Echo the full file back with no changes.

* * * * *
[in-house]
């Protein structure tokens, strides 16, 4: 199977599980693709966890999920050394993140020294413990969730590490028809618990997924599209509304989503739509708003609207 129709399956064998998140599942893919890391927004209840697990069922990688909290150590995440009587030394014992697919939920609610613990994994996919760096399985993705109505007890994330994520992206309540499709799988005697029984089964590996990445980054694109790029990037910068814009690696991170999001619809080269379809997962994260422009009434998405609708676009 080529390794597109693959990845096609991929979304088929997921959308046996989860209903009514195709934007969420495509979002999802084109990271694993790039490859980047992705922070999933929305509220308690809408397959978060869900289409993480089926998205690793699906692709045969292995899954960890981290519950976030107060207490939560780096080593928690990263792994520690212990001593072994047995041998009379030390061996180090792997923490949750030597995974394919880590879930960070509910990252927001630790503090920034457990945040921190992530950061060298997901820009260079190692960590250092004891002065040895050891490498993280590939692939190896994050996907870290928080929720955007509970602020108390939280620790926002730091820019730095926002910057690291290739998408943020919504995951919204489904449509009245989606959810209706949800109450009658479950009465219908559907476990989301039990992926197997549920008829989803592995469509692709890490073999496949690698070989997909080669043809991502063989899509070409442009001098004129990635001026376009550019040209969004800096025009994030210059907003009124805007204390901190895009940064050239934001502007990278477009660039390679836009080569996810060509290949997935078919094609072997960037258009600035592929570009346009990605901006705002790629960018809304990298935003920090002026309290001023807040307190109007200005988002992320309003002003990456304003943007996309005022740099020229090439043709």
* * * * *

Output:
[in-house]
């Protein structure tokens, strides 16, 4: 199977599980693709966890999920050394993140020294413990969730590490028809618990997924599209509304989503739509708003609207 129709399956064998998140599942893919890391927004209840697990069922990688909290150590995440009587030394014992697919939920609610613990994994996919760096399985993705109505007890994330994520992206309540499709799988005697029984089964590996990445980054694109790029990037910068814009690696991170999001619809080269379809997962994260422009009434998405609708676009 080529390794597109693959990845096609991929979304088929997921959308046996989860209903009514195709934007969420495509979002999802084109990271694993790039490859980047992705922070999933929305509220308690809408397959978060869900289409993480089926998205690793699906692709045969292995899954960890981290519950976030107060207490939560780096080593928690990263792994520690212990001593072994047995041998009379030390061996180090792997923490949750030597995974394919880590879930960070509910990252927001630790503090920034457990945040921190992530950061060298997901820009260079190692960590250092004891002065040895050891490498993280590939692939190896994050996907870290928080929720955007509970602020108390939280620790926002730091820019730095926002910057690291290739998408943020919504995951919204489904449509009245989606959810209706949800109450009658479950009465219908559907476990989301039990992926197997549920008829989803592995469509692709890490073999496949690698070989997909080669043809991502063989899509070409442009001098004129990635001026376009550019040209969004800096025009994030210059907003009124805007204390901190895009940064050239934001502007990278477009660039390679836009080569996810060509290949997935078919094609072997960037258009600035592929570009346009990605901006705002790629960018809304990298935003920090002026309290001023807040307190109007200005988002992320309003002003990456304003943007996309005022740099020229090439043709």